Every week, Community Renewable Energy shares important clean energy developments– and some that are just plain cool.
State and federal policy
- The Environmental Protection Agency will soon institute carbon emission regulations on existing power plants. From the Washington Post article:
The EPA plan resembles proposals made by the Natural Resources Defense Council, which would allow states and companies to employ a variety of measures — including new renewable-energy and energy-efficiency projects “outside the fence,” or away from the power-plant site — to meet their carbon- reduction target. While the overall target may fall slightly short of what environmentalists have pressed for, the approach is in line with their push to make major cuts in greenhouse gases while seeking to soften the impact on consumer electricity prices.
- Community Renewable Energy calls Ohio home, so we pay special attention to the state’s energy policy. Recently, the legislature froze energy-efficiency and renewables standards. This week, industry groups proposed a compromise, which would halt standards for one year. According to the Cleveland Plain Dealer: “The compromise would also allow heavy industry to escape the efficiency standards on Jan. 1, 2015 — if they agree to bid their efficiency gains into an annual auction by the company that manages the grid in Ohio and 12 other states.”
- Illinois plans to boost its residential, rooftop solar power capacity. (Crain’s Chicago Business)
- After years of reticence, South Carolina lawmakers are finally embracing solar. According to The State:
The state House of Representatives voted 105-0 for a solar energy bill that is forecast to make sun-generated electricity more abundant in the Palmetto State. The compromise bill has support from South Carolina’s influential utilities and conservation groups, and a similar version of the measure has passed the Senate. Solar energy supporters said the legislation will move the state out of the dark ages in its stance toward renewable power after years of dependence almost entirely on coal, nuclear and natural gas.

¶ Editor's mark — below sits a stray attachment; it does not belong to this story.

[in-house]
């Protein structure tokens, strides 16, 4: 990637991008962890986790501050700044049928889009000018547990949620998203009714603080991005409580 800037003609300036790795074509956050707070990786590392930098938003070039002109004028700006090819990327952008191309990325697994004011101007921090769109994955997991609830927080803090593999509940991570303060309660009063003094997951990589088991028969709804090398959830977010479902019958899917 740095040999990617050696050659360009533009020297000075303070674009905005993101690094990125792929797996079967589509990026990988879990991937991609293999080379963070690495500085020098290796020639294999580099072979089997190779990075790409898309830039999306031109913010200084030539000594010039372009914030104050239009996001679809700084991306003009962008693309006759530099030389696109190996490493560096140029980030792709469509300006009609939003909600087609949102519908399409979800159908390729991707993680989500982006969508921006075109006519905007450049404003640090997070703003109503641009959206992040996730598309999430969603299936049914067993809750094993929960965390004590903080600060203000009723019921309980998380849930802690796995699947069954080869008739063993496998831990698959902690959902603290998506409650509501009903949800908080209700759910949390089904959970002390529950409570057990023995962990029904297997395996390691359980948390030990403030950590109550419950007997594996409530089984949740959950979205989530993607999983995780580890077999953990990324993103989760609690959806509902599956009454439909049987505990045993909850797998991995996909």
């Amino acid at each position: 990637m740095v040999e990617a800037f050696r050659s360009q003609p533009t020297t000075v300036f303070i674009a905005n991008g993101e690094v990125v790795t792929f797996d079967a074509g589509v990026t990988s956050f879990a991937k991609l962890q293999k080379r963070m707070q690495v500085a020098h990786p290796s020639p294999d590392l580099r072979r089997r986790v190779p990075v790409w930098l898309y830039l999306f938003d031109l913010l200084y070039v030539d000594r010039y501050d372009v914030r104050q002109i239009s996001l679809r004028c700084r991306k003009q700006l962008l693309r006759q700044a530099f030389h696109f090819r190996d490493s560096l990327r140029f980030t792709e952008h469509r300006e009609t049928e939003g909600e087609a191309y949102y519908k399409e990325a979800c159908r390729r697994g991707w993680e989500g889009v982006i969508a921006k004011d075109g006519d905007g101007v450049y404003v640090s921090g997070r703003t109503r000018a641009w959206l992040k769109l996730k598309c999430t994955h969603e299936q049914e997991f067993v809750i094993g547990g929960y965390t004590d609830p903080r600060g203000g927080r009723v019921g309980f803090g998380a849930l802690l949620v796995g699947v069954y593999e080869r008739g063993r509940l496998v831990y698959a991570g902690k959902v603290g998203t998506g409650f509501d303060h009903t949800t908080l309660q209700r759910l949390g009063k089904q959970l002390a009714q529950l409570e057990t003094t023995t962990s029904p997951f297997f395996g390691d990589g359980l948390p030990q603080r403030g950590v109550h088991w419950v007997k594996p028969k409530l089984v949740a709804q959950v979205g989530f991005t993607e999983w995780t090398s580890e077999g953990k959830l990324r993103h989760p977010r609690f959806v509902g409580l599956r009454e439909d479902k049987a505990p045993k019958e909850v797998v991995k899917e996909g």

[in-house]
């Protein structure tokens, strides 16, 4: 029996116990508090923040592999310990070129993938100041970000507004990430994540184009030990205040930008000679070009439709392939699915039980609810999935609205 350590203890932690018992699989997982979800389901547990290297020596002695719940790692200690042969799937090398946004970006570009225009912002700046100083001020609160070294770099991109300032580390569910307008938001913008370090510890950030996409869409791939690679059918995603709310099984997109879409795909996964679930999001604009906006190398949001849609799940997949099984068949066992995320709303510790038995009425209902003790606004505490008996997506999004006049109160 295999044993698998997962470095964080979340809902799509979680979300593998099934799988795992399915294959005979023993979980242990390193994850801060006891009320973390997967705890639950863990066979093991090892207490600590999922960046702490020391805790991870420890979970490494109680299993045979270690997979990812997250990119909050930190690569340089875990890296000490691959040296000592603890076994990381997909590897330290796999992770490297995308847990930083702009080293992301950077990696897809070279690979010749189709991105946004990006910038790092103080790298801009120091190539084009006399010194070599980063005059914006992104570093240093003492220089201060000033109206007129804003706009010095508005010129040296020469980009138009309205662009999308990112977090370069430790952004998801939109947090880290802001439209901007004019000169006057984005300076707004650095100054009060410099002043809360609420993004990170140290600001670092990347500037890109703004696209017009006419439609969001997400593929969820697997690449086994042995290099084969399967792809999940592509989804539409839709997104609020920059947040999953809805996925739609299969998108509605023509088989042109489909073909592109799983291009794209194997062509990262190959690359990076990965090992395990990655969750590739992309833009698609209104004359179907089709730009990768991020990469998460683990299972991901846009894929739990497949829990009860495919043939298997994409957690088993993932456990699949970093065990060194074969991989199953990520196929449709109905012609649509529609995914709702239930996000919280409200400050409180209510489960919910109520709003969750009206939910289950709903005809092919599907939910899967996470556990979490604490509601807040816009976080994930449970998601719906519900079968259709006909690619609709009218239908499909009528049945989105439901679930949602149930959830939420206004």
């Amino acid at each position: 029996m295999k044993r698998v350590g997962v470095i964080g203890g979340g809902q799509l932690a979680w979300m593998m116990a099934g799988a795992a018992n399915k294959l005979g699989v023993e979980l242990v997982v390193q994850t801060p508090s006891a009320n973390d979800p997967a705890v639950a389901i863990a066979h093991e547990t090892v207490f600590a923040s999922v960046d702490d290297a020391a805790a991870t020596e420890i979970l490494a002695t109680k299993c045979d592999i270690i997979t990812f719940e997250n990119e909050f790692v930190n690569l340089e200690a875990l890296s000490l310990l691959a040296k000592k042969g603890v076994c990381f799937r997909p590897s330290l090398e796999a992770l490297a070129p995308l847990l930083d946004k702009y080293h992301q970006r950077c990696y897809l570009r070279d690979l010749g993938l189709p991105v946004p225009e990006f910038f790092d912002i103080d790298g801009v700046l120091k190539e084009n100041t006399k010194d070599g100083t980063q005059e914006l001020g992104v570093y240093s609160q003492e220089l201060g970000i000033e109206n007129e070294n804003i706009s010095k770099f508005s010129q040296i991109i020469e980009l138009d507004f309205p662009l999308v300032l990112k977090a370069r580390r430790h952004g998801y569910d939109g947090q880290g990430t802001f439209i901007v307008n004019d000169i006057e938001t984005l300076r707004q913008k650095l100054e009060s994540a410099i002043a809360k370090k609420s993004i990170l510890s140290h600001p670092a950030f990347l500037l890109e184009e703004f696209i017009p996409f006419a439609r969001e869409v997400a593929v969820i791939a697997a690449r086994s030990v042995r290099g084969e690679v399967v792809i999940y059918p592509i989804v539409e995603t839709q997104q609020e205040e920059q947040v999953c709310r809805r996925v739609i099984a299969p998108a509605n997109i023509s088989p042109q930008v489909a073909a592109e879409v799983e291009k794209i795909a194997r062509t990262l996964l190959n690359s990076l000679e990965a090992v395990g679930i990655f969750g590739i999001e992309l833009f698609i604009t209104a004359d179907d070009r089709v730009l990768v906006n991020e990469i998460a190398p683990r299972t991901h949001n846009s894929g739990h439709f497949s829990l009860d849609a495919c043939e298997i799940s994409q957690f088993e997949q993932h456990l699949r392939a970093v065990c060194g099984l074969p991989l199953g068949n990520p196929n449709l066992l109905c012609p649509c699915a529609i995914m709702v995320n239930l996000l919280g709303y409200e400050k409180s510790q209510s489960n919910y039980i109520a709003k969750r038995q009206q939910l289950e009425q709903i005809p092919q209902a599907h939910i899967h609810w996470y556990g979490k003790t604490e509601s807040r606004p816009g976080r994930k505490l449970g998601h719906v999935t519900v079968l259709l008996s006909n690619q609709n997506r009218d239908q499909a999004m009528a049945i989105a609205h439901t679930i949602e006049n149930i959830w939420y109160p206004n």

- Schools and universities in the US have been integrating solar power onto their campuses for years– now, African nations are currently investing heavily in their clean energy sector and strengthening their power infrastructure. Today, Accra Polytechnic celebrated the addition of a solar power system. (Ghana.gov)
- India is turning to solar and offshore wind to meets enormous energy needs. (The Economic Times)
- Rural Tanzanians are replacing dangerous, ineffective kerosene lamps with solar power. (Take Part)
- Aruba and other Caribbean countries are capitalizing on their renewable energy capacity. In fact, by 2020, Aruba hopes to derive all of its energy from renewable sources. (Caribbean Journal)
- One of the Canary Islands is set to become the first fully self-sufficient island, producing 100% of its energy needs from wind power. (Triple Pundit)
- Solar power plants now produce energy 24 hours a day. (Boulder Weekly)
- Are solar roadways in our future? (Elite Daily)
What do you think was the most important renewable energy story this week? Share your insights and thoughts below or by email.
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